By the end of 1963, 724 and 816 Squadrons were the only FAA Squadrons operating fixed-wing aircraft until fixed-wing operations recommenced in earnest in 1968. 724 Squadron's tasks had also expanded to include all-weather fighter, Anti-Submarine Warfare (ASW) and operational flying training along with general fleet support, trials and communications tasks.
The Squadron became an all jet squadron once again in December 1968 flying Sea Vampires, Sea Venoms and the trainer variant of the newly acquired McDonnell Douglas A4G Skyhawk. In October 1970, the Squadron began taking delivery of the CAC Aermacchi MB-326H (Macchi) jet trainer. The Macchis were identical to those in use with the Royal Australian Air Force (RAAF) and procurement, spares and overhaul programs were all handled by the RAAF, an arrangement which worked very well. The Macchis completely replaced the Vampires and Sea Venoms by the end of 1970.
By that time the Squadron's roles had expanded to include operational flying training, fleet requirements, trials, missile firing, target towing and photo reconnaissance training. The RAN had also adopted United States Navy (USN) pre-fixes for its FAA Squadrons and 724 Squadron became VC724 Squadron indicating that it was officially designated a fixed-wing composite unit.
Although it was nominally rated as a second line squadron, VC724 Squadron did participate in fleet exercises providing close air support to ground troops during large scale ground manoeuvres and also formed another aerobatic team in the early 1970's, this time with Skyhawks.
In spite of its commendable service, the future of fixed-wing naval aviation remained in doubt throughout the late 1970s. The chances of acquiring a new carrier to replace HMAS Melbourne (II) when she paid off in the mid 1980's became increasingly thin and Naval Aviation's focus became firmly fixed on rotary-wing and Vertical/ Short Take-Off and Landing (VSTOL) aircraft. With Melbourne's decommissioning in June 1982 it was not long before the RAN's two front-line fixed-wing squadrons, VF805 and VS816, were disbanded at NAS Nowra on 2 July 1982. VC724 Squadron consequently absorbed VF805 into its complement and the Macchis were transferred to the RAAF 12 months later. VC724 squadron de-commissioned at NAS Nowra on 30 June 1984 and the RAN's Skyhawks were sold to the Royal New Zealand Air Force.
|10/04/1945||Formed as a RN squadron|
|01/06/1955||Re-commissioned into the RAN at NAS Nowra as a fixed-wing conversion training unit with a variety of aircraft|
|13/01/1958||Becomes an all-jet squadron flying Sea Vampires and Sea Venoms|
|31/05/1961||725 Squadron de-commissions and its aircraft is transferred to 724 Squadron|
|30/06/1963||805 Squadron de-commissions and its aircraft is transferred to 724 Squadron|
|11/1963||723 Squadron's fixed-wing aircraft transferred to 724 Squadron|
|12/1968||Becomes an all-jet squadron flying Sea Vampires, Sea Venoms and Skyhawks|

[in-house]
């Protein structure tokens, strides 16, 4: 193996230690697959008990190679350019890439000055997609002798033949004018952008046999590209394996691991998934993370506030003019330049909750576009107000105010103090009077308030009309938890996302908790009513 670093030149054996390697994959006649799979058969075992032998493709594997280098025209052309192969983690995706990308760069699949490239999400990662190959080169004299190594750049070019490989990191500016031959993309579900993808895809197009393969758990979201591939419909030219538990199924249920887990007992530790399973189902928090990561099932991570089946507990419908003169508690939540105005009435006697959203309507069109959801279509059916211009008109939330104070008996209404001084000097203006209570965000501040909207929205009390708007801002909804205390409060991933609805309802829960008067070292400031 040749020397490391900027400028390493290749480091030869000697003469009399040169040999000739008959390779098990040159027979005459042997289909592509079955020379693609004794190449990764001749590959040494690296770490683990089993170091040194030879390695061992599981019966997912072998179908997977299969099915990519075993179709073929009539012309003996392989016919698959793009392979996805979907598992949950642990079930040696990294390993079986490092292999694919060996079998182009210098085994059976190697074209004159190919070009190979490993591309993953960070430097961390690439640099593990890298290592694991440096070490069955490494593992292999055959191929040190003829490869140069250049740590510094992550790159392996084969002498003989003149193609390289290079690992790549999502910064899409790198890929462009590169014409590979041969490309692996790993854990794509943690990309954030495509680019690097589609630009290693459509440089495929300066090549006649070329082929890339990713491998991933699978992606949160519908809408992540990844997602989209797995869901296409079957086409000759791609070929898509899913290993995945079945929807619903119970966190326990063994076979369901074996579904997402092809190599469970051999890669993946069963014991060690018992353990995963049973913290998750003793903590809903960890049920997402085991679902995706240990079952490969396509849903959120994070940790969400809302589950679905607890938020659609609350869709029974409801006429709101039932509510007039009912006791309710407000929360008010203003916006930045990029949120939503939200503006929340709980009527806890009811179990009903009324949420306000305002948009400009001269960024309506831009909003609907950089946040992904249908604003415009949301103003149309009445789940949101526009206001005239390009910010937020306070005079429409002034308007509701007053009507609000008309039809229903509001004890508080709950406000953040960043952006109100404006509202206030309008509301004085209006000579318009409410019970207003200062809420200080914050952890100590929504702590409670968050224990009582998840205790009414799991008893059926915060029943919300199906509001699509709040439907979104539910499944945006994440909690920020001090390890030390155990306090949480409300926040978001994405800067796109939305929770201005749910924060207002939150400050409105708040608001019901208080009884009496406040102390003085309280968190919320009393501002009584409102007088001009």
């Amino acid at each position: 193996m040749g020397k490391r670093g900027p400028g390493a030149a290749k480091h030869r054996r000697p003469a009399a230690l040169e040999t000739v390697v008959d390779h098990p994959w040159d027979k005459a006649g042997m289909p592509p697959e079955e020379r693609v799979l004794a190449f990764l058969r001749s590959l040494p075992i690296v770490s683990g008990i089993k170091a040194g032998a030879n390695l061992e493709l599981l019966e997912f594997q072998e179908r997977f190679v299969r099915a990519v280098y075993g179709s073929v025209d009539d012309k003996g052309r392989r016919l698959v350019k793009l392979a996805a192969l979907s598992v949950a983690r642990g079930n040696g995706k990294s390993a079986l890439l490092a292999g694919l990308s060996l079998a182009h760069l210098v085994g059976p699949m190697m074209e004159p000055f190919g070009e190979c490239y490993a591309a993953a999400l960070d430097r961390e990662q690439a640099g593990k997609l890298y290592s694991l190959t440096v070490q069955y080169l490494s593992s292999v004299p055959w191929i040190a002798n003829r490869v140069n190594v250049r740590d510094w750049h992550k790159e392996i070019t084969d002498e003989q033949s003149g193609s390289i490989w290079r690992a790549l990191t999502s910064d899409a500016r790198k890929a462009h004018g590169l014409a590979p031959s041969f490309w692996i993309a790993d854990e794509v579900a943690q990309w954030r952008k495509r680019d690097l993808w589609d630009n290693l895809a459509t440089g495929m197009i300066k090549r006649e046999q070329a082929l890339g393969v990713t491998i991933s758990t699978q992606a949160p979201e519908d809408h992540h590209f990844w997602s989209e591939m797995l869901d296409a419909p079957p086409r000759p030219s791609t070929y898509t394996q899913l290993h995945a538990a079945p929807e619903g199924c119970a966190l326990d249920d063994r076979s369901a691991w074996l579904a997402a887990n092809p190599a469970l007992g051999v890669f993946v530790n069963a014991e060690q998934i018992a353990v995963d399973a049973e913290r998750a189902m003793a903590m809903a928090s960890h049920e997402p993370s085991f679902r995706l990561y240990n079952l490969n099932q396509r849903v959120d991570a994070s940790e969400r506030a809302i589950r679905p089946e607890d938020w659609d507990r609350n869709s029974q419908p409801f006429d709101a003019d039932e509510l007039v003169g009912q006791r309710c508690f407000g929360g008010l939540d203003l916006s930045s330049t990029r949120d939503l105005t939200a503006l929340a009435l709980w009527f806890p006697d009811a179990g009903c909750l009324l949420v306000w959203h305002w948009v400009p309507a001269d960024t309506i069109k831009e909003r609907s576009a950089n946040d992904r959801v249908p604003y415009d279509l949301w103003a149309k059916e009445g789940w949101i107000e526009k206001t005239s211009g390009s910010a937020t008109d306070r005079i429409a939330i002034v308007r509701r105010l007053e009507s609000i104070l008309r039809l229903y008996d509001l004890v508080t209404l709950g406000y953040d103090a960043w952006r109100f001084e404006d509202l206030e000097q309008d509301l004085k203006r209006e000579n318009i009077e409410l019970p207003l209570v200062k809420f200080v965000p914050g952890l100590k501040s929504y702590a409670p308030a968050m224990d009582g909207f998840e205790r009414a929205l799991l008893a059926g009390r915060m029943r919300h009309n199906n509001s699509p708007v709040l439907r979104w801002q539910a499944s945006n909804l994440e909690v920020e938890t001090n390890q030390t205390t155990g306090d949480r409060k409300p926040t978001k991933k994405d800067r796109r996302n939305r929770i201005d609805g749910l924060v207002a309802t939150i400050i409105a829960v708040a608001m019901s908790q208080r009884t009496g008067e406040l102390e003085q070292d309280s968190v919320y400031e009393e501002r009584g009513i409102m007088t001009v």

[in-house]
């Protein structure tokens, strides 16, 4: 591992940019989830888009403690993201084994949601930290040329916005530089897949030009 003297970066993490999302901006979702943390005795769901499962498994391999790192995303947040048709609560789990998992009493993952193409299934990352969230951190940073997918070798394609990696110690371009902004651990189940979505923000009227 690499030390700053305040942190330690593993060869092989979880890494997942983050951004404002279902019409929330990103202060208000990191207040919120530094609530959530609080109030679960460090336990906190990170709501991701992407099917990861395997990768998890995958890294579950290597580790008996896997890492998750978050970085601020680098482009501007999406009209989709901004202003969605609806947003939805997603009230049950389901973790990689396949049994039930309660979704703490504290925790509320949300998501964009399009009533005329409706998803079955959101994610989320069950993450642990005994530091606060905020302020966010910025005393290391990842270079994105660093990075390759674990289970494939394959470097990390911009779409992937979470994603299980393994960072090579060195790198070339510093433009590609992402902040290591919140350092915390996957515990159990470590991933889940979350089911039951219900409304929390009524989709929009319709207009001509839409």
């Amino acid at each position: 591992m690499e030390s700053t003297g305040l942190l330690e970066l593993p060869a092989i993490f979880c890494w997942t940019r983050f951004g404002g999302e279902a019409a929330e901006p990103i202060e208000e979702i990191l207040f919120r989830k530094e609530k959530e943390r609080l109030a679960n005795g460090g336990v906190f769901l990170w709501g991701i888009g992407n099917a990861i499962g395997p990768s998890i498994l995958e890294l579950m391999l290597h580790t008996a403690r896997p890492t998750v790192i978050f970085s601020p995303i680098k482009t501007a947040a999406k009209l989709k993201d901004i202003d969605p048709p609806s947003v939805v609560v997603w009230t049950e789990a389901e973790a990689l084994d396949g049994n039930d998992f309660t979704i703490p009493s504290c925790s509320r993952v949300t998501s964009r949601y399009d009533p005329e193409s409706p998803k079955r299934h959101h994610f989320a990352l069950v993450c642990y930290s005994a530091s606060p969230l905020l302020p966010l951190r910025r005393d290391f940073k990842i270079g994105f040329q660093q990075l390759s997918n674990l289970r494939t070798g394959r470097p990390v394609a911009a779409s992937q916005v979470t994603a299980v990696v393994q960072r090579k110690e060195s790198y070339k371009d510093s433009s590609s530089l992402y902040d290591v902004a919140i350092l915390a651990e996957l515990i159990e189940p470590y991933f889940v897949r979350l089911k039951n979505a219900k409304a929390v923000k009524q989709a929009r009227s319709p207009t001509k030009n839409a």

|10/1970||Begins taking delivery of Macchi jet trainers|
|1970||Sea Vampires and Sea Venoms paid off|
|30/06/1984||De-commissioned at NAS Nowra|
|Assumed Command||Commanding Officer|
|01/06/1955||Lieutenant Commander L.A. Robinson|
|25/02/1957||Lieutenant Commander P.R. Dallosso|
|01/07/1957||Lieutenant Commander K.M. Barnett|
|06/08/1957||Lieutenant Commander A.G. Cordell|
|01/09/1958||Lieutenant C.E. Champ|
|24/11/1958||Lieutenant Commander G.J.B. Hanchard-Goodwin, RN|
|15/02/1959||Lieutenant Commander M.W.McD. Barron, RN|
|20/07/1959||Lieutenant Commander G.J.B. Hanchard-Goodwin, RN|
|09/12/1959||Lieutenant Commander I.K. Josselyn|
|31/10/1960||Lieutenant Commander M.W.McD. Barron|
|03/02/1961||Lieutenant Commander N.E. Lee|
|04/04/1961||Lieutenant Commander R.A. Waddell-Wood|
|01/06/1961||Lieutenant Commander A.E. Payne|
|22/06/1962||Lieutenant Commander J.P. Van Gelder|
|15/07/1963||Lieutenant Commander A. Ignatieff|
|01/08/1965||Lieutenant Commander M.J. Astbury|
|23/08/1965||Lieutenant Commander K.A. Douglas, MBE|
|04/12/1967||Lieutenant Commander C.M.A. Wheatley|
|02/12/1968||Lieutenant Commander J.R. Da Costa|
|28/08/1969||Lieutenant Commander W.E. Callan|
|21/07/1970||Lieutenant Commander G.S. King|
|21/07/1972||Lieutenant Commander B.A. Dutch|
|22/10/1973||Lieutenant Commander A.M. Hickling|
|17/01/1974||Lieutenant Commander G. Heron|
|07/07/1975||Lieutenant Commander P.C. Marshall, AFC|
|04/03/1977||Lieutenant Commander D. Collingridge|
|16/01/1978||Lieutenant Commander E.M. Kavanagh|
|11/12/1978||Lieutenant Commander C.C. Blennerhassett|
|11/01/1980||Lieutenant Commander B.J. Daly|
|19/12/1980||Lieutenant Commander K. Johnson|
|23/08/1982||Lieutenant Commander P.L. Clark|
|03/12/1983||Lieutenant Commander J.M. Hamilton, AFC|
- Australian Naval Aviation Museum, Flying Stations: A Story of Australian Naval Aviation, Allen & Unwin, St Leonards, 1998
- Eather, Steve, Flying Squadrons of the Australian Defence Force, Aerospace Publications, Canberra, 1995
- Gillett, Ross, Wings Across the Sea, Aerospace Publications, Canberra, 1988